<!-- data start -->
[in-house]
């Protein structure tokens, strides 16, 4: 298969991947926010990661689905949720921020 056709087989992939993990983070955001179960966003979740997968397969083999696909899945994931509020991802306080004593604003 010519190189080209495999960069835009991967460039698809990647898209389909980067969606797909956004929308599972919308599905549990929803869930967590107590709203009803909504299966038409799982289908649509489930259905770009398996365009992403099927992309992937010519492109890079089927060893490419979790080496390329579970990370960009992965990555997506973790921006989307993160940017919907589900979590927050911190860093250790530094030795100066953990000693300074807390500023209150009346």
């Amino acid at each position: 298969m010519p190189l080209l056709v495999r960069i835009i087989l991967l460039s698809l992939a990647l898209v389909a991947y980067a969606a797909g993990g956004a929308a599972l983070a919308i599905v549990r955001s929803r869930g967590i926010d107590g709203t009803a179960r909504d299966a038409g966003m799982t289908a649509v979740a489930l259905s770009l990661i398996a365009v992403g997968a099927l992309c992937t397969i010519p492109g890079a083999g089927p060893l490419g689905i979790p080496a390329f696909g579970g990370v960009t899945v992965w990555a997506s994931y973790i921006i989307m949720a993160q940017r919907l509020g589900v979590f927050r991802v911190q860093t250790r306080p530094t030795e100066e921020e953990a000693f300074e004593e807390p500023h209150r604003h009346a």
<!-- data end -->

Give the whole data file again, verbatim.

[in-house]
């Protein structure tokens, strides 16, 4: 298969991947926010990661689905949720921020 056709087989992939993990983070955001179960966003979740997968397969083999696909899945994931509020991802306080004593604003 010519190189080209495999960069835009991967460039698809990647898209389909980067969606797909956004929308599972919308599905549990929803869930967590107590709203009803909504299966038409799982289908649509489930259905770009398996365009992403099927992309992937010519492109890079089927060893490419979790080496390329579970990370960009992965990555997506973790921006989307993160940017919907589900979590927050911190860093250790530094030795100066953990000693300074807390500023209150009346």
């Amino acid at each position: 298969m010519p190189l080209l056709v495999r960069i835009i087989l991967l460039s698809l992939a990647l898209v389909a991947y980067a969606a797909g993990g956004a929308a599972l983070a919308i599905v549990r955001s929803r869930g967590i926010d107590g709203t009803a179960r909504d299966a038409g966003m799982t289908a649509v979740a489930l259905s770009l990661i398996a365009v992403g997968a099927l992309c992937t397969i010519p492109g890079a083999g089927p060893l490419g689905i979790p080496a390329f696909g579970g990370v960009t899945v992965w990555a997506s994931y973790i921006i989307m949720a993160q940017r919907l509020g589900v979590f927050r991802v911190q860093t250790r306080p530094t030795e100066e921020e953990a000693f300074e004593e807390p500023h209150r604003h009346a």